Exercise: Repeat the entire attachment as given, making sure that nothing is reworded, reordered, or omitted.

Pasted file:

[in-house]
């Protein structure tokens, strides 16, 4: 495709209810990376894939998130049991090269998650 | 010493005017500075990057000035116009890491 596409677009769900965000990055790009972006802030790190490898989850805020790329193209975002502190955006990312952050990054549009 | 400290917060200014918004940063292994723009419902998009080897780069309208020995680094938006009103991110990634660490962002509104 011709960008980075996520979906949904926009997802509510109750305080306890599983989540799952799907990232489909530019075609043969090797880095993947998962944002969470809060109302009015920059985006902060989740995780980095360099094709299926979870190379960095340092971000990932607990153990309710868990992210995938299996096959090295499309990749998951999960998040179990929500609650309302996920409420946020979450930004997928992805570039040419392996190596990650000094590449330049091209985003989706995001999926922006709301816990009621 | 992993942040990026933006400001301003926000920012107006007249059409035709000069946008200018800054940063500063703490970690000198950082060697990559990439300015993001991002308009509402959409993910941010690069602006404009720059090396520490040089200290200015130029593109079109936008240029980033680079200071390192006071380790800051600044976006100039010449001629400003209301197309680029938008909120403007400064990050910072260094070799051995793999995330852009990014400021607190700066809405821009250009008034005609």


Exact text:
[in-house]
């Protein structure tokens, strides 16, 4: 495709209810990376894939998130049991090269998650 | 010493005017500075990057000035116009890491 596409677009769900965000990055790009972006802030790190490898989850805020790329193209975002502190955006990312952050990054549009 | 400290917060200014918004940063292994723009419902998009080897780069309208020995680094938006009103991110990634660490962002509104 011709960008980075996520979906949904926009997802509510109750305080306890599983989540799952799907990232489909530019075609043969090797880095993947998962944002969470809060109302009015920059985006902060989740995780980095360099094709299926979870190379960095340092971000990932607990153990309710868990992210995938299996096959090295499309990749998951999960998040179990929500609650309302996920409420946020979450930004997928992805570039040419392996190596990650000094590449330049091209985003989706995001999926922006709301816990009621 | 992993942040990026933006400001301003926000920012107006007249059409035709000069946008200018800054940063500063703490970690000198950082060697990559990439300015993001991002308009509402959409993910941010690069602006404009720059090396520490040089200290200015130029593109079109936008240029980033680079200071390192006071380790800051600044976006100039010449001629400003209301197309680029938008909120403007400064990050910072260094070799051995793999995330852009990014400021607190700066809405821009250009008034005609």